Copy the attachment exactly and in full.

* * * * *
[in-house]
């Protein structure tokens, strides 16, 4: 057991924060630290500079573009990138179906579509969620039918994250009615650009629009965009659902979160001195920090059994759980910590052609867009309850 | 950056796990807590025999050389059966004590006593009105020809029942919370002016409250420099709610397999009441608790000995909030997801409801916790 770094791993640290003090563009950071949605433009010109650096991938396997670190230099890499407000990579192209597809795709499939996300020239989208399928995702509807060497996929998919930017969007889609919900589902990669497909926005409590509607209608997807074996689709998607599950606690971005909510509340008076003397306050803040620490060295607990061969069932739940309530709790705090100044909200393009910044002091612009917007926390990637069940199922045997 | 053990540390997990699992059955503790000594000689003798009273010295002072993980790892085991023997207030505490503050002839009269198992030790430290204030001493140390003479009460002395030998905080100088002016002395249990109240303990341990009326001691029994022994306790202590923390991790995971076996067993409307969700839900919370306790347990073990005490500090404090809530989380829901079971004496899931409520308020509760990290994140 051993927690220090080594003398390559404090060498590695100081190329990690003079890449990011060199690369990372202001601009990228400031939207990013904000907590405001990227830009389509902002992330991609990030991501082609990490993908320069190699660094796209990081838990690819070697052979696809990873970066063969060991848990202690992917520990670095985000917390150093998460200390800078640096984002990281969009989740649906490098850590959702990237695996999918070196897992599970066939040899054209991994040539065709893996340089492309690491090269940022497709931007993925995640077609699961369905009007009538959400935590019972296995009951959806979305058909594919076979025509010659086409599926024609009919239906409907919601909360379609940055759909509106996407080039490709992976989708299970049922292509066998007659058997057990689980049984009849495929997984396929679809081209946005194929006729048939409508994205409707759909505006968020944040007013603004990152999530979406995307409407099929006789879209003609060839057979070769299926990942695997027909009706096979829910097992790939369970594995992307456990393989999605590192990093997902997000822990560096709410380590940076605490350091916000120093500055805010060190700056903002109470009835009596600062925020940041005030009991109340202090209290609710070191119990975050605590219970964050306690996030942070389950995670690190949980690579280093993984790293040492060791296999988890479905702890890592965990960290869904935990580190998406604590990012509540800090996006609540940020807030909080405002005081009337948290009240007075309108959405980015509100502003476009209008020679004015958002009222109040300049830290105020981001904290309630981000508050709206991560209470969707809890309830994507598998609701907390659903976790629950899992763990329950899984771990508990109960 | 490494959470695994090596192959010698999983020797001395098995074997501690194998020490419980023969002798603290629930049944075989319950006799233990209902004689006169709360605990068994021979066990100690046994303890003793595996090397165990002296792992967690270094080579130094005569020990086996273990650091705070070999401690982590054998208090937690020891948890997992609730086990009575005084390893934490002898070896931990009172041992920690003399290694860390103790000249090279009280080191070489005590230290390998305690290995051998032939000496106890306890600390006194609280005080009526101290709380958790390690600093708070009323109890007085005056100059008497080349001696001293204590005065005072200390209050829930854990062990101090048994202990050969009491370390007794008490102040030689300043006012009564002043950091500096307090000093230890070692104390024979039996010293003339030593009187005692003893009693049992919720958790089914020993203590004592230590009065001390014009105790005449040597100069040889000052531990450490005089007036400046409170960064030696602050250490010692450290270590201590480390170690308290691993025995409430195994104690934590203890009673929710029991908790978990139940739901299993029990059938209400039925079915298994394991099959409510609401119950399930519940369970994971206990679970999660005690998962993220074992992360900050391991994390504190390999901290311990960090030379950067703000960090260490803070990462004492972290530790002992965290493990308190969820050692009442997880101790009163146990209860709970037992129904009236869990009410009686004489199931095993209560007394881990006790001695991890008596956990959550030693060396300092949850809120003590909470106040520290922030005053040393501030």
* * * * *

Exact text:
[in-house]
């Protein structure tokens, strides 16, 4: 057991924060630290500079573009990138179906579509969620039918994250009615650009629009965009659902979160001195920090059994759980910590052609867009309850 | 950056796990807590025999050389059966004590006593009105020809029942919370002016409250420099709610397999009441608790000995909030997801409801916790 770094791993640290003090563009950071949605433009010109650096991938396997670190230099890499407000990579192209597809795709499939996300020239989208399928995702509807060497996929998919930017969007889609919900589902990669497909926005409590509607209608997807074996689709998607599950606690971005909510509340008076003397306050803040620490060295607990061969069932739940309530709790705090100044909200393009910044002091612009917007926390990637069940199922045997 | 053990540390997990699992059955503790000594000689003798009273010295002072993980790892085991023997207030505490503050002839009269198992030790430290204030001493140390003479009460002395030998905080100088002016002395249990109240303990341990009326001691029994022994306790202590923390991790995971076996067993409307969700839900919370306790347990073990005490500090404090809530989380829901079971004496899931409520308020509760990290994140 051993927690220090080594003398390559404090060498590695100081190329990690003079890449990011060199690369990372202001601009990228400031939207990013904000907590405001990227830009389509902002992330991609990030991501082609990490993908320069190699660094796209990081838990690819070697052979696809990873970066063969060991848990202690992917520990670095985000917390150093998460200390800078640096984002990281969009989740649906490098850590959702990237695996999918070196897992599970066939040899054209991994040539065709893996340089492309690491090269940022497709931007993925995640077609699961369905009007009538959400935590019972296995009951959806979305058909594919076979025509010659086409599926024609009919239906409907919601909360379609940055759909509106996407080039490709992976989708299970049922292509066998007659058997057990689980049984009849495929997984396929679809081209946005194929006729048939409508994205409707759909505006968020944040007013603004990152999530979406995307409407099929006789879209003609060839057979070769299926990942695997027909009706096979829910097992790939369970594995992307456990393989999605590192990093997902997000822990560096709410380590940076605490350091916000120093500055805010060190700056903002109470009835009596600062925020940041005030009991109340202090209290609710070191119990975050605590219970964050306690996030942070389950995670690190949980690579280093993984790293040492060791296999988890479905702890890592965990960290869904935990580190998406604590990012509540800090996006609540940020807030909080405002005081009337948290009240007075309108959405980015509100502003476009209008020679004015958002009222109040300049830290105020981001904290309630981000508050709206991560209470969707809890309830994507598998609701907390659903976790629950899992763990329950899984771990508990109960 | 490494959470695994090596192959010698999983020797001395098995074997501690194998020490419980023969002798603290629930049944075989319950006799233990209902004689006169709360605990068994021979066990100690046994303890003793595996090397165990002296792992967690270094080579130094005569020990086996273990650091705070070999401690982590054998208090937690020891948890997992609730086990009575005084390893934490002898070896931990009172041992920690003399290694860390103790000249090279009280080191070489005590230290390998305690290995051998032939000496106890306890600390006194609280005080009526101290709380958790390690600093708070009323109890007085005056100059008497080349001696001293204590005065005072200390209050829930854990062990101090048994202990050969009491370390007794008490102040030689300043006012009564002043950091500096307090000093230890070692104390024979039996010293003339030593009187005692003893009693049992919720958790089914020993203590004592230590009065001390014009105790005449040597100069040889000052531990450490005089007036400046409170960064030696602050250490010692450290270590201590480390170690308290691993025995409430195994104690934590203890009673929710029991908790978990139940739901299993029990059938209400039925079915298994394991099959409510609401119950399930519940369970994971206990679970999660005690998962993220074992992360900050391991994390504190390999901290311990960090030379950067703000960090260490803070990462004492972290530790002992965290493990308190969820050692009442997880101790009163146990209860709970037992129904009236869990009410009686004489199931095993209560007394881990006790001695991890008596956990959550030693060396300092949850809120003590909470106040520290922030005053040393501030």